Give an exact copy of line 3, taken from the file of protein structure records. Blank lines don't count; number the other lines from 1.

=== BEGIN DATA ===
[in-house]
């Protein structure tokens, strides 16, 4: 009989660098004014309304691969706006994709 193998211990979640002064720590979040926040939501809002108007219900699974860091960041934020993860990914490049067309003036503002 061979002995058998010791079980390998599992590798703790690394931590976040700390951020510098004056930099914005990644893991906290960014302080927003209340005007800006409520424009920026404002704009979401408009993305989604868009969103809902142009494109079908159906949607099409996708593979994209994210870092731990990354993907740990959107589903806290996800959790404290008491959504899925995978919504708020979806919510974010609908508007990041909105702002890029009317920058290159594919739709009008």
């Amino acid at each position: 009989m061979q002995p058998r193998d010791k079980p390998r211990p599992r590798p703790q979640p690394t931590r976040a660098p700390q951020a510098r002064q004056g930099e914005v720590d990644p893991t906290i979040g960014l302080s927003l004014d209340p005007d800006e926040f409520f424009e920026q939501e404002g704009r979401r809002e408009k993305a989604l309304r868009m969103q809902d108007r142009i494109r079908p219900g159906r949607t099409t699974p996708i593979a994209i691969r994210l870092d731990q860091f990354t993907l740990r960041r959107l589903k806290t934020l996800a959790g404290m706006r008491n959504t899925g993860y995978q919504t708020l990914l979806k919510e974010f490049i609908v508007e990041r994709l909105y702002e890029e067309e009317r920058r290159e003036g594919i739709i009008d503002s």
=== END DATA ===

């Amino acid at each position: 009989m061979q002995p058998r193998d010791k079980p390998r211990p599992r590798p703790q979640p690394t931590r976040a660098p700390q951020a510098r002064q004056g930099e914005v720590d990644p893991t906290i979040g960014l302080s927003l004014d209340p005007d800006e926040f409520f424009e920026q939501e404002g704009r979401r809002e408009k993305a989604l309304r868009m969103q809902d108007r142009i494109r079908p219900g159906r949607t099409t699974p996708i593979a994209i691969r994210l870092d731990q860091f990354t993907l740990r960041r959107l589903k806290t934020l996800a959790g404290m706006r008491n959504t899925g993860y995978q919504t708020l990914l979806k919510e974010f490049i609908v508007e990041r994709l909105y702002e890029e067309e009317r920058r290159e003036g594919i739709i009008d503002s």